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Range v. Attorney General


Defending the federal prohibition on firearm possession by people with felony convictions.

Court: Third Circuit

Issue at Stake: As-applied challenge to prohibition on firearms possession by those with felony convictions

Summary: Range v. Attorney General challenged applying 18 U.S.C. § 922(g)(1), the federal law that prohibits individuals with felony and felony-equivalent convictions from possessing firearms, to the plaintiff, who has a felony-equivalent conviction for welfare fraud under Pennsylvania law.

Everytown for Gun Safety filed an amicus brief in the Third Circuit en banc, arguing that the restriction is constitutional under the approach to Second Amendment cases set out in New York State Rifle & Pistol Ass’n v. Bruen. First, it explains that the plaintiff has not met his burden to establish that the Second Amendment’s plain text covers his proposed conduct. Second, the brief argues that the court should center its historical analysis on 1868 as opposed to 1791, and should also consider earlier and later laws. Finally, the brief urges the court against dismissing the government’s historical analogues as outliers, because even a small number of laws can be sufficient to establish a tradition of firearm regulation under Bruen.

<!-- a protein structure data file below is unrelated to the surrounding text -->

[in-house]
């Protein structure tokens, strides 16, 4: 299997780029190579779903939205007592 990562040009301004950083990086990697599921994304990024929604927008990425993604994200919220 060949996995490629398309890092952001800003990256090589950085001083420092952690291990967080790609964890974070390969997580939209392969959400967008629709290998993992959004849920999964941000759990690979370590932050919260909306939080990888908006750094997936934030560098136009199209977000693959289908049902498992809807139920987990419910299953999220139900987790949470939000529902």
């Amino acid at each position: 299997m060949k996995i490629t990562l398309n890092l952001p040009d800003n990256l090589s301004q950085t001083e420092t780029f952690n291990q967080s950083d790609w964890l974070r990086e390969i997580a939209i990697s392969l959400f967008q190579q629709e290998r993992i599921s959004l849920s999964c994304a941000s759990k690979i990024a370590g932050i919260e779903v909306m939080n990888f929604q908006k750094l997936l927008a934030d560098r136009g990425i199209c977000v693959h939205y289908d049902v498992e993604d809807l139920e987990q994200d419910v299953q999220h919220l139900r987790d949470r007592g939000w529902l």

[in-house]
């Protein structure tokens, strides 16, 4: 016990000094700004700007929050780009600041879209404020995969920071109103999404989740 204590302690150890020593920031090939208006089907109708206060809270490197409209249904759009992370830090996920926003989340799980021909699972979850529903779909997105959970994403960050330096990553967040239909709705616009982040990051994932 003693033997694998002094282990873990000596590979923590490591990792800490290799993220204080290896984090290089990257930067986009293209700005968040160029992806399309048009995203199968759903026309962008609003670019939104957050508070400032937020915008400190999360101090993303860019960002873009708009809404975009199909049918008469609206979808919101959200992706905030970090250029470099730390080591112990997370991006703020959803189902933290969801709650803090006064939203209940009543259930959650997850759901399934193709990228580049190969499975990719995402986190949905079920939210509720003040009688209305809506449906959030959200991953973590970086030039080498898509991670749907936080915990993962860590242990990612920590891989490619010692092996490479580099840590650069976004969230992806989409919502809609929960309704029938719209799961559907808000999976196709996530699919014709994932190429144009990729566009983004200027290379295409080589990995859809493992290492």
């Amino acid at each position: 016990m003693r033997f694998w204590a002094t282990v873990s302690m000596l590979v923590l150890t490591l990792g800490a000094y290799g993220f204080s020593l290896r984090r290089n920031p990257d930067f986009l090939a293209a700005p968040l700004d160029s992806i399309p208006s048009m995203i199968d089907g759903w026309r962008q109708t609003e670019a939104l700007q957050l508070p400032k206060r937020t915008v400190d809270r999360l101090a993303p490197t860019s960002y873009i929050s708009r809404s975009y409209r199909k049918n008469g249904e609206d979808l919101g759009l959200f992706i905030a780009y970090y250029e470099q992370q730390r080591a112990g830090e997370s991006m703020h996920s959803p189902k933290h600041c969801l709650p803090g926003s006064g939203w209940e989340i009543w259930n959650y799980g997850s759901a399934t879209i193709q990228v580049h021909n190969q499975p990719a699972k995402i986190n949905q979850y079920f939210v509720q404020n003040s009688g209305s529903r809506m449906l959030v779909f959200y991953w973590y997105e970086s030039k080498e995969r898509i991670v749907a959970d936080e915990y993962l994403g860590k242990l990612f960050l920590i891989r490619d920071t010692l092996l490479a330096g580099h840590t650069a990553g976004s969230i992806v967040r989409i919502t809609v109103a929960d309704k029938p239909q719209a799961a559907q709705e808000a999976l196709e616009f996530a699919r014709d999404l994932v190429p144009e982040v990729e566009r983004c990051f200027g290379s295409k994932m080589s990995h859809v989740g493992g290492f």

Decision: A panel of the Third Circuit upheld the statute in November 2022, a decision that was later vacated upon the grant of rehearing en banc. The en banc court ruled on June 6, 2023, that Section 922(g)(1) is unconstitutional as applied to the plaintiff.

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